In most ways understanding the mind/brain is not like physics. There’s not higher math. Physics is considered a “harder” science. But they both deal with the mundane, what’s right in front of us, and yet with the intangible. And the more complex aspects of physics and chemistry examine that which can’t be quantified with the senses alone.

So when people complain that the DSM seems incomplete, I agree. And when people tell me about bad psychiatrists, or therapists, I understand why. There’s a lot of information to “master,” and right now we do alright even with just simplistic uses of the information as a minimum.

We’re still looking for our grand unified theory to tie it all together.

24
JUL
2013

But I’m not crazy, right?

“But I’m not crazy, right?”

I get asked this question at least weekly. There’s a person, let’s say twenty years old. Or forty. Or eighty. Or fifteen. Doesn’t really matter the age.  And they’ve reached some point where they’re actually starting to question their own sanity, wondering if they’re about to “lose it.” So they come to someone for help. Are they really at risk? Maybe. If so, it’s probably being driven by the fear itself.

Of course there’s that old colloquialism that if you think you’re crazy, you’re not crazy. That has a grain of truth. One of the biggest issues in actually helping someone change their life or address a problem is getting them to admit that they have a problem. They need insight. Once they have it, the first step has been taken. There’s so many other important steps, though. And that’s really about crossing the threshold to try something different. We each have our normal ways to stay functional. It takes a lot to push us to realize that these normal strategies aren’t working.

The word “crazy” in the question raises a deeper issue of stigma. It’s the fear of “losing it” that may keep someone for far too long from actually seeking any help. And in help I’m not necessarily talking about professional help. That’ll be a distinction I make throughout this blog. People learn through many different paths (hence the blog title), and professional help (with a psychiatrist or other therapist) is one established path. It is not the only one, though. Let me illustrate on a brief tangent.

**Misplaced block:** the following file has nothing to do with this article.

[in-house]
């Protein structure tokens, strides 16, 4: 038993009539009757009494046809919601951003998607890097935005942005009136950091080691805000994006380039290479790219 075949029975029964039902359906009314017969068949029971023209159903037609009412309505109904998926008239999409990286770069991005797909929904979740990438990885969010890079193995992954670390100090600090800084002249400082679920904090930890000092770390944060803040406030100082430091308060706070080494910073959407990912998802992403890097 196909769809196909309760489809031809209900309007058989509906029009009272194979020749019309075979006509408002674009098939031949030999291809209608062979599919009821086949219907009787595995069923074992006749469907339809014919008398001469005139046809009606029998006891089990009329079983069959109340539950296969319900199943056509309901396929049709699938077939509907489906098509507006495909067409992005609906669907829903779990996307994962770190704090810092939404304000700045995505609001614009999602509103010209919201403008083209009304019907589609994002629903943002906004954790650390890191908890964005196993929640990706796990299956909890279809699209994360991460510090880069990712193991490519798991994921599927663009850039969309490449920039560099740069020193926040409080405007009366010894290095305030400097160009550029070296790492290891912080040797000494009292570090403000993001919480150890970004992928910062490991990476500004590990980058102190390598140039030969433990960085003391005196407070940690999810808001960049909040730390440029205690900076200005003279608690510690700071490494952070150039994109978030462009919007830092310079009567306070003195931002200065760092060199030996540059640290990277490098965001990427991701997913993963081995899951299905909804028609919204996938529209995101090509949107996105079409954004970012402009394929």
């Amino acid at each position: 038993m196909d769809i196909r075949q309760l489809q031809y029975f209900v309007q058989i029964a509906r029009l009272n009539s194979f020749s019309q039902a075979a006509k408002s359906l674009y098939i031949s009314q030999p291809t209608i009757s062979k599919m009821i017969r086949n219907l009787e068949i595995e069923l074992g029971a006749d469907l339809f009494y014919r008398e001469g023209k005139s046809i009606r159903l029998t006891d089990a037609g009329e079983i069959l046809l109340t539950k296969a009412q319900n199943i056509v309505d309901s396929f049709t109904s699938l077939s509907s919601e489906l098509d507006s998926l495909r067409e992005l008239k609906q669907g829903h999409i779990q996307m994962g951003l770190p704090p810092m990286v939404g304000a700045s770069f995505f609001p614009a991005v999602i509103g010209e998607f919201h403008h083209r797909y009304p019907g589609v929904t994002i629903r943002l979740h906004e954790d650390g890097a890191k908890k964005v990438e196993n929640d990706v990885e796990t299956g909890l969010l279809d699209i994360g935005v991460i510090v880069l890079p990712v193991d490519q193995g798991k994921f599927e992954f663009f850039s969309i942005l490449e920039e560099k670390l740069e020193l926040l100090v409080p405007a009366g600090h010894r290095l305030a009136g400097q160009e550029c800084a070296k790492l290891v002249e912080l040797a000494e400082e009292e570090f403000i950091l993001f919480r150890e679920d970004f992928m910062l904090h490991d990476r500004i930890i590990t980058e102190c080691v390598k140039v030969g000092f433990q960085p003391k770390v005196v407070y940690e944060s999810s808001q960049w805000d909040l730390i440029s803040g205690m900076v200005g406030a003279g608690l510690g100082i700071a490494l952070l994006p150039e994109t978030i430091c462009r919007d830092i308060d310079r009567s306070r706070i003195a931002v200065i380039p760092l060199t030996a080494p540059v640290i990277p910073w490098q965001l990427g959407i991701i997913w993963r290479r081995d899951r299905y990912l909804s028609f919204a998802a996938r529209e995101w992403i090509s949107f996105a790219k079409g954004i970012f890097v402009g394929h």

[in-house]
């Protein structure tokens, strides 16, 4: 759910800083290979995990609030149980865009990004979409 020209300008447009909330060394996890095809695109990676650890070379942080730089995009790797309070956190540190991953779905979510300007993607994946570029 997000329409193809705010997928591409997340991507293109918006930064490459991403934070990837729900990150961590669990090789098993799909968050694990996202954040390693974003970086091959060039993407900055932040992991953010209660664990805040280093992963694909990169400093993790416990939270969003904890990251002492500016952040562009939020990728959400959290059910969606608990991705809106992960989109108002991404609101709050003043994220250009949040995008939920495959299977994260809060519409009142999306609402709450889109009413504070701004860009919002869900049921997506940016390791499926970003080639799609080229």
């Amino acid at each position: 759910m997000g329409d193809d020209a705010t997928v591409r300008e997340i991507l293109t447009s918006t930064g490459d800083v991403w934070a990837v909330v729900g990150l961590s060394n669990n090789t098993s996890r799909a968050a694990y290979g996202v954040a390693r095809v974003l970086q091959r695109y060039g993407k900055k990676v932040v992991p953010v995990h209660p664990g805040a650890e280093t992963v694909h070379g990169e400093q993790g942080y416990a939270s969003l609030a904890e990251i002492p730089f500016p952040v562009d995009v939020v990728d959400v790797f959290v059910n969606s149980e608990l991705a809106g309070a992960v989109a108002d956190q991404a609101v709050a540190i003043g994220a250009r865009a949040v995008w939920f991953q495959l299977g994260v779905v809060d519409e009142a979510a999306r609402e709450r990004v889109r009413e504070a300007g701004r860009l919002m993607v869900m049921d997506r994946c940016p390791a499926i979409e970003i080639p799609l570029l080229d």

Borderline Personality Disorder (which will certainly be a topic for many future postings) is a kind of dysfunctional personality that causes a lot of impairment in the individual, but usually prompts treatment because it’s distressing to others. In fact people with borderline PD often get treated because they provoke reactions in others. This might take the form, for example, of a person cutting superficially on their arms, which can be distressing to others to observe. The person watching this happen feels like they can’t watch it any longer, and decided to get them help. Now we have many Evidence Based Treatments for this problem, which are proven to reduce certain symptoms, like cutting (“self-mutilating behavior,” AKA “Non-suicidal Self Injury”). Dialectical Behavioral Therapy, for example, is one of the most popular these days. But this is not the only path to improvement. In older teachings, personality disorders weren’t very treatable. Meds didn’t work. Maybe psychotherapy worked, kinda. Research now shows that when you check in with borderline PD patients later, they got better, maybe even without professional help. More specifically, they had symptom remission, even without having to have aggressive treatment the whole time. Now of course many were in regular outpatient treatment, but it raises a possibility (supported by other research) that even those with severe personality disorders can improve eventually, without aggressive treatment. So maybe these individuals are learning in other ways, from people around them, and it just takes longer for those changes to occur.

So maybe it’s all just a waiting game. For someone feeling out of control, though, part of the fear is it’ll go on forever, or pass the point of no return. Waiting means letting things get worse, or who knows? That’s scary. It’s unknown. There’s a message behind the fear of going crazy, which is really a worry of losing control, in a way that is irreversible. As if once you’re “crazy,” there’s no turning back. It’s a fear of losing a sense of self.

I had a patient a number of years ago, we’ll call him AJ, a young man without anything really unique about his life, who got brought into a psychiatric hospital out of “fear he might do something.” AJ was afraid that he would lose control of himself and do some horrible act that could never be taken back. It’s actually a common fear.